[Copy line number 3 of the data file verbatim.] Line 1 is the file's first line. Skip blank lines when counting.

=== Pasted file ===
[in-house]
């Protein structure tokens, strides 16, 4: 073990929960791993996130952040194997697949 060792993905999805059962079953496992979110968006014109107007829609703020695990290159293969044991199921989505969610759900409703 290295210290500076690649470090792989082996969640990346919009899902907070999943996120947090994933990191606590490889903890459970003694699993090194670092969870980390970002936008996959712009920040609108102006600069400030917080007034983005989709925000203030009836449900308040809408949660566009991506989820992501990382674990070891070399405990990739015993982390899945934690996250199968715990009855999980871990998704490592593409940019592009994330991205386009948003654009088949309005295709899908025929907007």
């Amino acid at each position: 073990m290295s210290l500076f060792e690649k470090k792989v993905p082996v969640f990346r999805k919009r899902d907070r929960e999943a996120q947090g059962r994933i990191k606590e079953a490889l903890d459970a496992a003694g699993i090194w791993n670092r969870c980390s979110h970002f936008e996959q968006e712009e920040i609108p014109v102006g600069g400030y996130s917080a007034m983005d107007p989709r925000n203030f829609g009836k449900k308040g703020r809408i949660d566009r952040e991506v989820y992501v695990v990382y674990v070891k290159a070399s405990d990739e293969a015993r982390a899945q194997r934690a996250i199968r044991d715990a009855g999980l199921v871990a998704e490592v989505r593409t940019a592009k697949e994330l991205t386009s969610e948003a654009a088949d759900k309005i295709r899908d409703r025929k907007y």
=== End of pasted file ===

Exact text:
């Amino acid at each position: 073990m290295s210290l500076f060792e690649k470090k792989v993905p082996v969640f990346r999805k919009r899902d907070r929960e999943a996120q947090g059962r994933i990191k606590e079953a490889l903890d459970a496992a003694g699993i090194w791993n670092r969870c980390s979110h970002f936008e996959q968006e712009e920040i609108p014109v102006g600069g400030y996130s917080a007034m983005d107007p989709r925000n203030f829609g009836k449900k308040g703020r809408i949660d566009r952040e991506v989820y992501v695990v990382y674990v070891k290159a070399s405990d990739e293969a015993r982390a899945q194997r934690a996250i199968r044991d715990a009855g999980l199921v871990a998704e490592v989505r593409t940019a592009k697949e994330l991205t386009s969610e948003a654009a088949d759900k309005i295709r899908d409703r025929k907007y």